Today’s victory for equal liberty was narrow, but important nonetheless.
All that Prop 8 did was to deny gay couples the right to have their relationships labeled “marriage,” without any effect on the rights, privileges, and responsibilities attending that marital designation (which legal incidents California had already granted to gays who entered into civil unions). As the court noted, there is no purpose in denying the use of the word “marriage” other than “to lessen the status and human dignity of gays and lesbians in California.”
Unfortunately, this technically good result might create perverse incentives for states who wish to give gay people substantive but not symbolic equality: the court did not say whether government can still give limited or no rights to gay unions, as long as it doesn’t give everything except the word “marriage.”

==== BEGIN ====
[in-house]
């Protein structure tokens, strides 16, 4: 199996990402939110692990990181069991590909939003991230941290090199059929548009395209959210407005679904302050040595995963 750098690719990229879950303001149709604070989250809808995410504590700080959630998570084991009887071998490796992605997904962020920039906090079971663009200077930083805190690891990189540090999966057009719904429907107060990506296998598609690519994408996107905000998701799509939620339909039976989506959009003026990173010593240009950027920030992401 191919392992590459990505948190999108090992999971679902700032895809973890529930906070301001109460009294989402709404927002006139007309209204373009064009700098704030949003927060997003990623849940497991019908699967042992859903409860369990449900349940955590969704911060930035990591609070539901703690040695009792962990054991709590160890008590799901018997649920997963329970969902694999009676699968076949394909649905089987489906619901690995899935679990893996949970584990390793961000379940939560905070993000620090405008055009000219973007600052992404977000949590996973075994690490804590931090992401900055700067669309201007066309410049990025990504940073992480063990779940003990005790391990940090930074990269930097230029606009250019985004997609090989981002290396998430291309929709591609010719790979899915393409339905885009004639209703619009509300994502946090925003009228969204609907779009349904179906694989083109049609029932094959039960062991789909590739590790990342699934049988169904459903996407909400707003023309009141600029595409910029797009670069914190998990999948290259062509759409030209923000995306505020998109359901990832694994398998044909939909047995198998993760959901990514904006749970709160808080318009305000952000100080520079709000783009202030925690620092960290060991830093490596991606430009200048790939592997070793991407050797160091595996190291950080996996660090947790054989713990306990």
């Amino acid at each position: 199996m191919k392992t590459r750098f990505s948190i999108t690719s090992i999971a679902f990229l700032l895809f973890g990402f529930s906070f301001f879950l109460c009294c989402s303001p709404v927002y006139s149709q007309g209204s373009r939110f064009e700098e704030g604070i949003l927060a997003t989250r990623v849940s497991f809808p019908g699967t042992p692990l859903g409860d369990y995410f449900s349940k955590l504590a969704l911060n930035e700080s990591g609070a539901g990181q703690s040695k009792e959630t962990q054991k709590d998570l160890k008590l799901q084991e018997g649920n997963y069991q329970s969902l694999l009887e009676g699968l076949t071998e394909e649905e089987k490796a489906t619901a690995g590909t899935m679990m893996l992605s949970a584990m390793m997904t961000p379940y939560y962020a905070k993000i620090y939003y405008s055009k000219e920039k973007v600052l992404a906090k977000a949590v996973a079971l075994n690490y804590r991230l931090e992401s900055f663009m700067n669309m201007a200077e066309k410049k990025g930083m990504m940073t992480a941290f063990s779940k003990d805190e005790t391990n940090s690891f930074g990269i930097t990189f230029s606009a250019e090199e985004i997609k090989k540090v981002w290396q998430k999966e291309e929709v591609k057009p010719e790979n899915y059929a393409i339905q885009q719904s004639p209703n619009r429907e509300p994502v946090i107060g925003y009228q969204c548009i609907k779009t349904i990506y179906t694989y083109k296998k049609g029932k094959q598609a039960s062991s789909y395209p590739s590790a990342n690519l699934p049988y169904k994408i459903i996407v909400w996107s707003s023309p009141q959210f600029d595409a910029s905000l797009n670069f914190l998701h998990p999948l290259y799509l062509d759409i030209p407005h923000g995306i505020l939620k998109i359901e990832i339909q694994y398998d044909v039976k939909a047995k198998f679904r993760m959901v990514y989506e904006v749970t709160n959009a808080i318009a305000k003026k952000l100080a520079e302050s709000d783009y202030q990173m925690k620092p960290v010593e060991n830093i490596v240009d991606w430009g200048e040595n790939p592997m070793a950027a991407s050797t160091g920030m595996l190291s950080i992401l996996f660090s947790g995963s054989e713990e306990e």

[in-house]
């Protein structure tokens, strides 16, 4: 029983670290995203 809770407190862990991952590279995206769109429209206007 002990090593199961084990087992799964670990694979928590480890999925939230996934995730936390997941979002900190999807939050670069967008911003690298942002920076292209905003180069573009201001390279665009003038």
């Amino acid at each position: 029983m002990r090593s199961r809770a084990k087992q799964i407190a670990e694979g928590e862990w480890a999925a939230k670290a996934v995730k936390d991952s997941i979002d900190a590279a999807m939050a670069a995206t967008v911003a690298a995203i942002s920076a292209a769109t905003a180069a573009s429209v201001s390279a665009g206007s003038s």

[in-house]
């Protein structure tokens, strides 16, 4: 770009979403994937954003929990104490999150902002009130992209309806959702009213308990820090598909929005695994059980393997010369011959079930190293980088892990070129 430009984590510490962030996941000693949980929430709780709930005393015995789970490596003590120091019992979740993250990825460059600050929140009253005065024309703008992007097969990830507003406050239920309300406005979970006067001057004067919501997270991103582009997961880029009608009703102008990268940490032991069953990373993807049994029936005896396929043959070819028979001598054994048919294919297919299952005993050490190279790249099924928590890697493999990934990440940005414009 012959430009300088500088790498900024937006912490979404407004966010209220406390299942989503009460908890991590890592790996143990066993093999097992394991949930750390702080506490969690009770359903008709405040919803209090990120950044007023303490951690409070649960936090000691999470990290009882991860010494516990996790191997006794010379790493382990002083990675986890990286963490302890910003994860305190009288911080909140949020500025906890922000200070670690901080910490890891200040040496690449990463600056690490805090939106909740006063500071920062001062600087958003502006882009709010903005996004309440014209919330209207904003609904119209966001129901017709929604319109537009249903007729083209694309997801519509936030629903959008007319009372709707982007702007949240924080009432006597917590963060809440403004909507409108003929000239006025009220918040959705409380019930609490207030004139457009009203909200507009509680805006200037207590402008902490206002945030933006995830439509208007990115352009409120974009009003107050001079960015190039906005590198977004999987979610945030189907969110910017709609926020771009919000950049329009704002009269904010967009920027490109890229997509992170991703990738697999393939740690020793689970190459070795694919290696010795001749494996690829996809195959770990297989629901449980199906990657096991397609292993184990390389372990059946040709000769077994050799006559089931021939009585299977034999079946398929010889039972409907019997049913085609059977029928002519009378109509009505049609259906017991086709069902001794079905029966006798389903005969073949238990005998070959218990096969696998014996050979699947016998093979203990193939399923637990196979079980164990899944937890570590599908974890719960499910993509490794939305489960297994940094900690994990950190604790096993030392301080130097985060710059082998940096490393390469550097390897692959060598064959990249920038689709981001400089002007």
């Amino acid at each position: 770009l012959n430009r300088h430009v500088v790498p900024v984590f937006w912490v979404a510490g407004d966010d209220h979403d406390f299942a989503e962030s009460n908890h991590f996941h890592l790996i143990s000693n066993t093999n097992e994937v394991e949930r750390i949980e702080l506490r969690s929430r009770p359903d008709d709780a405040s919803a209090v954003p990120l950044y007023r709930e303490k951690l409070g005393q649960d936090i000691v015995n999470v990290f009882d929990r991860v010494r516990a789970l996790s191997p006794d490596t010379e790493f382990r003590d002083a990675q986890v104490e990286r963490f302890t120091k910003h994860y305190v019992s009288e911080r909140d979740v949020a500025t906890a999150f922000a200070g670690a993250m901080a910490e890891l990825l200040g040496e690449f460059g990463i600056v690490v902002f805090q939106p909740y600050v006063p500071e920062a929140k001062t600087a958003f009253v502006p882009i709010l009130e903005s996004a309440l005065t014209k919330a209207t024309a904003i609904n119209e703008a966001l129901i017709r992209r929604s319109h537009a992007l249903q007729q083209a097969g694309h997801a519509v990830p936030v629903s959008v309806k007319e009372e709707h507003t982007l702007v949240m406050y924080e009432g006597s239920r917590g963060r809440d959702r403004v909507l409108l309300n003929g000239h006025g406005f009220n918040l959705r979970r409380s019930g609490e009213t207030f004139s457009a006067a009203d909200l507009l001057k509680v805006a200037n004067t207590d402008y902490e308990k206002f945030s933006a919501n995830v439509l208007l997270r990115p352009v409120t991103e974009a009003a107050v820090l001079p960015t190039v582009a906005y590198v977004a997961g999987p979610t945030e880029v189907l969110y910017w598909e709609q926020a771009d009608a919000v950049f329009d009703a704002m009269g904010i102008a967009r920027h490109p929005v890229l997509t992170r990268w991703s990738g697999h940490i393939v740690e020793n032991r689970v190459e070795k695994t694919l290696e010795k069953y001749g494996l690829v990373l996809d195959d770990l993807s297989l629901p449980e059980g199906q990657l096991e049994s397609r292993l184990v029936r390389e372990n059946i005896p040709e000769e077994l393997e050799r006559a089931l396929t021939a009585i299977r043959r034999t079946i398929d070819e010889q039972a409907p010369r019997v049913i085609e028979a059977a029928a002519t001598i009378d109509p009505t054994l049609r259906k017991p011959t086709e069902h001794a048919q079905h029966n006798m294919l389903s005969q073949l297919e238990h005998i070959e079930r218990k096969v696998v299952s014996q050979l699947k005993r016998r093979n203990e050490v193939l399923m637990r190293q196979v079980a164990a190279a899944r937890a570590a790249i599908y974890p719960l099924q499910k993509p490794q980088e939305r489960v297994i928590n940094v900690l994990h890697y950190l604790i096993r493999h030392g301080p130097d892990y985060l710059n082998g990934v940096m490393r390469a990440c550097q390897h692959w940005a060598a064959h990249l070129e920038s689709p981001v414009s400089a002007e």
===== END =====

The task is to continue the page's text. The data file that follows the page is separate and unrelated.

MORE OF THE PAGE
But that just goes to highlight the messiness inherent in government involvement in a given policy area: were government out of the marriage business altogether, courts wouldn’t have to split hairs and legislatures wouldn’t have to gnash teeth.
Let people decide for themselves how they want to live and whose recognition they value. In the meantime, this case may be complete – the already hesitant Supreme Court may refrain from reviewing such a narrow ruling (which the Ninth Circuit could still take up en banc) – but the controversy will not soon end.